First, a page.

Our dogs were over the moon at being able to run around the premise freely. At first they didn’t know what to do or where to go, they were so used to being leashed during their walks. I must stress that we went during the off-season, mid January, so it seemed like we were the only guests at the resort. Consequently, we were able to let our dogs run amok and explore to their heart’s content. Not sure, the management would be too thrilled to see dogs poolside during the peak season, with other guests lying around.

Van Chai Pet Friendly

"How's this pose? Did you get the boat in the background?"

PET-PARADISE!

With so much private beachfront, there was so much space for the dogs to explore and sniff around.  The hotel staff was also very friendly. However, it’s not the nicest beach, I’ve ever seen. Don’t expect a stunning seascape! The ocean is quite wild and the water is a chocolate brown color. The beach was dotted with broken shells and washed up “junk” yet it was a peaceful retreat after living in Hanoi. I am sure as the country continues to develop and pets become more popular, more hotels will consider changing their no pet policy to a pet-friendly one. As of now, the best place to go is Van Chai Resort, but please remember to pick up after your dogs so everyone can enjoy a clean, poop-free environment!

Van Chai beach and Nhopa

"I thought you said we're going to Miami Beach!"

"I'm going to pretend I don't notice you trying to do the peace sign behind my head!"

"I really dig this place because.... SQUIRREL!!!!!"

Van Chai and the Dogs

"Tam Biet Van Chai Resort! It was fun, although you should stock the mini-bar with bones instead of chocolate!!"





2011- Eating Cat in the Year of the Cat!

8 03 2011

 

Vietnam Year of the Cat

"Toi khong vui. Toi la meo!"

 

MMM…. FANCY FELINE FEAST!!!

2011 has started off as a good year for many… unless you are a cat!  Unfortunately, because the cat is the zodiac celebrity of the year, many Vietnamese have increased their consumption of cats. Like eating dog meat, cat meat is considered a part of the country’s traditional cuisine. Groups of men (more so than women), seated on mats spend their evenings sharing plates of dog/cat meat and drinking alcohol since the meat is believed to raise libido. It is also said to bring luck and good fortune. Some restaurants in Hai Phong and Ha Long Bay even advertise cat meat hot pot as “little tiger”, and cats in cages can be seen meowing away in their cramped and filthy cages. However, Vietnamese aren’t the only ones eating man’s best friend or furry feline, some visitors to the country also enjoy the novelty of tasting and saying, “I’ve eaten a dog!” or “I’ve just ate Garfield!”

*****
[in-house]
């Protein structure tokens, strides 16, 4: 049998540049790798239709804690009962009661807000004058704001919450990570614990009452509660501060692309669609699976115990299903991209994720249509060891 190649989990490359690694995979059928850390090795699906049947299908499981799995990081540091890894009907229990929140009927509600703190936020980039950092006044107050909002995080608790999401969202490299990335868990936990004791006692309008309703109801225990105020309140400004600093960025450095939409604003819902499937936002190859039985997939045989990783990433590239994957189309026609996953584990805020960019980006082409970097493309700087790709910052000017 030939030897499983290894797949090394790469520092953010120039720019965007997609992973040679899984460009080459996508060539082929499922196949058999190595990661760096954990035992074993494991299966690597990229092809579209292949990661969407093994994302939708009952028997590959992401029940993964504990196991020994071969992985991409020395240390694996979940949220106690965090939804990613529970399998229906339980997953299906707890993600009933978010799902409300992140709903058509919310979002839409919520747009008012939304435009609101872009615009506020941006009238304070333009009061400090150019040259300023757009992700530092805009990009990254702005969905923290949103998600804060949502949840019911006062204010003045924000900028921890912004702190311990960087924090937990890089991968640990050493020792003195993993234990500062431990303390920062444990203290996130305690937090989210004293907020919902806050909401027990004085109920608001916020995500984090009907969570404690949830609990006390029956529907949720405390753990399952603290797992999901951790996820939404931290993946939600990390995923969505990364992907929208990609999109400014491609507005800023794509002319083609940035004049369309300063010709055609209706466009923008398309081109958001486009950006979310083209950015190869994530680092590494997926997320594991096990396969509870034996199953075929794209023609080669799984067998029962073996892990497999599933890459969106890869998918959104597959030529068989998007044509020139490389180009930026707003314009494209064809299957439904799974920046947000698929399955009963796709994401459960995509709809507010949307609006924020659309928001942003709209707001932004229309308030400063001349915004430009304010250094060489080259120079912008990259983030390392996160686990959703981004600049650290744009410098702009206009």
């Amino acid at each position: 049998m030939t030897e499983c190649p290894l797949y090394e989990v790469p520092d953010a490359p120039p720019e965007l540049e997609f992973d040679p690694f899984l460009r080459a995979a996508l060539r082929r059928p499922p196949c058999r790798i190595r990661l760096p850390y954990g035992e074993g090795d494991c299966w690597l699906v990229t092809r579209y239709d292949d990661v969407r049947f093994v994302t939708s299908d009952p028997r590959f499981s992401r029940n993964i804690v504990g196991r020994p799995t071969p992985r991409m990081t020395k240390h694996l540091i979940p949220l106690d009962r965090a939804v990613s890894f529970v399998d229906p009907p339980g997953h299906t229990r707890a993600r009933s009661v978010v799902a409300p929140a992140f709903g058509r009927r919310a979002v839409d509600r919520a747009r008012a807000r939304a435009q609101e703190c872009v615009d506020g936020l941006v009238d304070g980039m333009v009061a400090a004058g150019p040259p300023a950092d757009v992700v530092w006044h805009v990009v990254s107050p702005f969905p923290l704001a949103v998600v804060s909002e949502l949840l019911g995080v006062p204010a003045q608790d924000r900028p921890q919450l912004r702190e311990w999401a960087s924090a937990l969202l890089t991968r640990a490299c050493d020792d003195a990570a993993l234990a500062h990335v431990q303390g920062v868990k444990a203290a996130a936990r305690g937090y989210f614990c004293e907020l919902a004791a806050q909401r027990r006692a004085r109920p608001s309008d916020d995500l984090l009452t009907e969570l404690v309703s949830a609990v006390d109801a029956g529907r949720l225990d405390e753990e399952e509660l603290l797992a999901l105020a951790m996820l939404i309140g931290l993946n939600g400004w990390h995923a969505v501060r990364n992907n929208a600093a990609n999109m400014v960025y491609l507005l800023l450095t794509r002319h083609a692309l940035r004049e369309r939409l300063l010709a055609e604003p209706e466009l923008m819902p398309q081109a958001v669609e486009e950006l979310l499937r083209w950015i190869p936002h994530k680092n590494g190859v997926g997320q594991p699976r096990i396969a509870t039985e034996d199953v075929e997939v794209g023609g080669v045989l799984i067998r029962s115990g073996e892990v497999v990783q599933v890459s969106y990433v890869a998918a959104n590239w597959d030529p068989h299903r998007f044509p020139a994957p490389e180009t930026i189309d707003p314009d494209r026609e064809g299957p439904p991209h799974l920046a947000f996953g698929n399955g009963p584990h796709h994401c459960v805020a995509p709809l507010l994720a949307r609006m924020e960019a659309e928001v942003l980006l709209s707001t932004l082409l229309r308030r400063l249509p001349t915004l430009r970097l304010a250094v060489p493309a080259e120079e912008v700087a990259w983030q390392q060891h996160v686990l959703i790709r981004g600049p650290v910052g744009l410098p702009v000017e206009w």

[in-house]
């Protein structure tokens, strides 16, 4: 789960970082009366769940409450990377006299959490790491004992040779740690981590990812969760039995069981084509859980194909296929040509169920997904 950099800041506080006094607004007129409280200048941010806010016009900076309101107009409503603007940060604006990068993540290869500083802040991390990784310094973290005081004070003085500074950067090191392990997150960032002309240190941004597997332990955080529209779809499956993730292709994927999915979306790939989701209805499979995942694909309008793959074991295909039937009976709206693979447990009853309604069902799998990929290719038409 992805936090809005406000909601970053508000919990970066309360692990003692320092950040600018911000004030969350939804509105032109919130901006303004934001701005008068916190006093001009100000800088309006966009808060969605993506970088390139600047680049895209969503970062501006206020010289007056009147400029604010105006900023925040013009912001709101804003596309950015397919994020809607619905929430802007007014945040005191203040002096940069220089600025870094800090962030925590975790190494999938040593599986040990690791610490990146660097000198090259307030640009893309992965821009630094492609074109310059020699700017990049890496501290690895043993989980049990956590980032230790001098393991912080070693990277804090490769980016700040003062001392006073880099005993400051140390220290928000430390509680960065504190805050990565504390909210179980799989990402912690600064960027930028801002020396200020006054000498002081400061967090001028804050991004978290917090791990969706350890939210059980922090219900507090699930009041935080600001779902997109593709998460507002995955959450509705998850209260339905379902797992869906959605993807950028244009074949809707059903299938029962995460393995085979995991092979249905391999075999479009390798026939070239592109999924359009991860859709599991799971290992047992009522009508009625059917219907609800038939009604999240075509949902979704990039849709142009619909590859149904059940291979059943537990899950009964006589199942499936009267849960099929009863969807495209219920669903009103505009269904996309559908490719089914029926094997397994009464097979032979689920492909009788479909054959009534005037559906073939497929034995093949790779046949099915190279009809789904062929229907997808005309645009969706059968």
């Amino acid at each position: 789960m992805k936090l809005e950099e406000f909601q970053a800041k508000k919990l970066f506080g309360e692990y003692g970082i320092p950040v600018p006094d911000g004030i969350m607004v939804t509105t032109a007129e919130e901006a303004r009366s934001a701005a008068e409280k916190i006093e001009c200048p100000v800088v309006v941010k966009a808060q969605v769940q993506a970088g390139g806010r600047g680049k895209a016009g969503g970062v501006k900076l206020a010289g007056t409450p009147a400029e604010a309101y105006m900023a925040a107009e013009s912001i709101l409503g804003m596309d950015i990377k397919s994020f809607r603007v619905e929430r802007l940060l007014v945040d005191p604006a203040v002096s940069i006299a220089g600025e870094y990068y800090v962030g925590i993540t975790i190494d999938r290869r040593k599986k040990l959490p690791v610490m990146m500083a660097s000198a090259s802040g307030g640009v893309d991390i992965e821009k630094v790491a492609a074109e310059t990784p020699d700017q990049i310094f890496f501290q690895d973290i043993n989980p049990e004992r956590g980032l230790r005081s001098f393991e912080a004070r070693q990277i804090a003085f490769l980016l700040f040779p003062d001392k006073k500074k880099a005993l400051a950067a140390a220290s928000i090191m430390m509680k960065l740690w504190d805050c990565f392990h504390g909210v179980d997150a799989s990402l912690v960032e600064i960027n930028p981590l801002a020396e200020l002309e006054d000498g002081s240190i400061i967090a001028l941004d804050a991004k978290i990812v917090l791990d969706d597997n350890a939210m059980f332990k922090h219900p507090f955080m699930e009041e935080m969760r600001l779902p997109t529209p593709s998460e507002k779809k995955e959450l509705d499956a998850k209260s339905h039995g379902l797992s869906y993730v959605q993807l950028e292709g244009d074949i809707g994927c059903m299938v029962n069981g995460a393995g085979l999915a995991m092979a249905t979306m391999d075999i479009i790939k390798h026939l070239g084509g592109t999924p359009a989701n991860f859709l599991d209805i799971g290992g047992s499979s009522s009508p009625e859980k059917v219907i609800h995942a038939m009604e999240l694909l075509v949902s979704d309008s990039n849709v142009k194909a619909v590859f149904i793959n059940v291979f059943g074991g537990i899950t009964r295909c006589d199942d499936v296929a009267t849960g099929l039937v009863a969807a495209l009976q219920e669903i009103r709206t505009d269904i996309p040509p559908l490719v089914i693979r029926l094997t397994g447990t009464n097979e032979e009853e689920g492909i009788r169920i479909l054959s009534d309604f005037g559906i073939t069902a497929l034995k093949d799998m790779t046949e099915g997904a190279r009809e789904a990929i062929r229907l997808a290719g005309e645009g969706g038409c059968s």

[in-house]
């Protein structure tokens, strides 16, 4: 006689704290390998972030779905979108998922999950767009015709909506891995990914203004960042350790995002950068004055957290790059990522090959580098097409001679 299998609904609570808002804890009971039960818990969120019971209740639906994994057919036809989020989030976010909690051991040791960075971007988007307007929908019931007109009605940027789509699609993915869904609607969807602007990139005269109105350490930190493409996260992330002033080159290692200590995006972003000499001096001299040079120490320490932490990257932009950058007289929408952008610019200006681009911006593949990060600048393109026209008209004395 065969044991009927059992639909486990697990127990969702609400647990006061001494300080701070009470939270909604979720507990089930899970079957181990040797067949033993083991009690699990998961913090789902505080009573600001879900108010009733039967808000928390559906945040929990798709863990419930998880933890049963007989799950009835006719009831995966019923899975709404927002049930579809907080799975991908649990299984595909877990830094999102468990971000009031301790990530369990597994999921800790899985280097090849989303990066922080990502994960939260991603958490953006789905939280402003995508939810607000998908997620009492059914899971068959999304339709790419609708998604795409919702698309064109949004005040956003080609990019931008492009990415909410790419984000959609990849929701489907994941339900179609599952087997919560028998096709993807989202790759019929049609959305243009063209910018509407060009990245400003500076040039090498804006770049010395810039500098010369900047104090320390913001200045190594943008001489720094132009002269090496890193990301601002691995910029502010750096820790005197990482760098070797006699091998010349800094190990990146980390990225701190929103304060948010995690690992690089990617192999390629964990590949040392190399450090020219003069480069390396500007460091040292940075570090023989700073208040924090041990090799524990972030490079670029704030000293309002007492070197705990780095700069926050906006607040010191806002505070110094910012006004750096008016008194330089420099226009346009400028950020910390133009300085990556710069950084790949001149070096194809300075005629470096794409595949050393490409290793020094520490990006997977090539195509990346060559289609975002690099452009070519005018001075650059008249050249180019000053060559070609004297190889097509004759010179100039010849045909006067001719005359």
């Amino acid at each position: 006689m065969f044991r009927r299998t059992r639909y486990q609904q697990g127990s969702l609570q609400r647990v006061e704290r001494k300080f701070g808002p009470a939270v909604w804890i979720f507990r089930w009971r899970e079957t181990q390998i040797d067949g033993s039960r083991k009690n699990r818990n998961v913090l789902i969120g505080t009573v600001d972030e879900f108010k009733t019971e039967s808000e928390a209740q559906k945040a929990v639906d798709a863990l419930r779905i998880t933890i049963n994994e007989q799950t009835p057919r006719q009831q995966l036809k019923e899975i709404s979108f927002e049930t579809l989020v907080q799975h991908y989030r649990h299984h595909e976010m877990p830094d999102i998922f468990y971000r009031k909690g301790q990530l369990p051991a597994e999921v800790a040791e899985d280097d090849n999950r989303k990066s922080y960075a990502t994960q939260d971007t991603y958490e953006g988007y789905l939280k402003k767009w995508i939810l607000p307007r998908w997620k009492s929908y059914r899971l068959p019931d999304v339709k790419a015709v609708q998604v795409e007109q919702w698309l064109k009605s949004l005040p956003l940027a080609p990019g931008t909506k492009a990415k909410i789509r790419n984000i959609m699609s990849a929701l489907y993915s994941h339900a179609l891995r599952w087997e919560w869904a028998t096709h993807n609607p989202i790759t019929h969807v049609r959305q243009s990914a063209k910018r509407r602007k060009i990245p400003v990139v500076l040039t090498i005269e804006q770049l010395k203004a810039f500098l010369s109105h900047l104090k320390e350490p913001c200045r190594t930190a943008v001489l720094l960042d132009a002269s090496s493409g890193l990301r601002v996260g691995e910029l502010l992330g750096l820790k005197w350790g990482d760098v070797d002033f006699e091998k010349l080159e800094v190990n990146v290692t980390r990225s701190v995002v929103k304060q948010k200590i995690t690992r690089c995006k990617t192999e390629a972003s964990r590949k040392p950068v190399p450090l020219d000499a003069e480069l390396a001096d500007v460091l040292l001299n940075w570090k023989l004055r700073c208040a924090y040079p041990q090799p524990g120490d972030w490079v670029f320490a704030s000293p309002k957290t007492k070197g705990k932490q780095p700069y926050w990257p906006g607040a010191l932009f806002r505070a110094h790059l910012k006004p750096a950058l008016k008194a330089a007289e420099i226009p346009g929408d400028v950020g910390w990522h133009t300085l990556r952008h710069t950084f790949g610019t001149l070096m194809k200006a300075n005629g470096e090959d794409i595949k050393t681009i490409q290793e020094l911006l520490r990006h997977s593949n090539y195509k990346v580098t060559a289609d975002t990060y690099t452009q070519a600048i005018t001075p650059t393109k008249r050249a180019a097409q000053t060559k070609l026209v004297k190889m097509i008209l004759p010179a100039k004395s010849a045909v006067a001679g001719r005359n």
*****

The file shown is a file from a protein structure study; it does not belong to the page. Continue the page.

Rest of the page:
Thit Cho/ Thit Cay/ Thit Meo Nha Hang O Saigon

 

DOG:COW… SAME SAME BUT DIFFERENT.

As a vegetarian, I don’t see the difference between eating a dog and eating a cow, both are meat. Although I was raised in a culture where we revere dogs and cats not eat them, I find it hypocritical to condemn a culture that eats dog as meat but not a culture that eats lamb, pigs, and other animals. HOWEVER, what I do vehemently object to is the way the dogs and cats are killed in Vietnam and other parts of Asia. As an animal rights activist and member of A.R.C. Vietnam (www.arcpets.com), I whole-heartedly object to the brutal manner in which dogs and cats are slaughtered. It is sadistic and very Dahmer-ish.

 

BRUTAL TORTURE OF CATS & DOGS

While in some cultures like Vietnam, the consumption of dog and cat meat may be seen as traditional or beneficial for health, I do NOT believe these arguments can justify animal cruelty. In Vietnam, cats and dogs are tortured and teased for a length of time before finally being killed. Whether a captured stray or a farmed dog/cat, many marketplace slaughter methods are deliberately designed to intensify and prolong the animal’s suffering. This is the result of a misguided belief that torturing an animal prior to death results in better tasting, adrenaline-rich meat. Killing methods include clubbing to death, throat-slitting, hanging by the neck and electrocution.

CURIOSITY DIDN’T KILL THE CAT, MR. NGUEYN DID!

The good news is that recent Vietnamese opinion polls – where animal welfare is a relatively new concept – suggest that the consumption of dogs and cats is losing popularity, especially with the younger generation. Although the consumption of cats is on the rise this year, the big picture suggests that eating dogs and cats is slowly beginning to decline as Vietnam clamors to become an international country and aspires to rise to first-world standards.  Fortunately, 2012 is the Year of the Dragon!

Dead Cats

"Meo Chet!"

Cat Meat

"Me-ow.... Me-owwww!"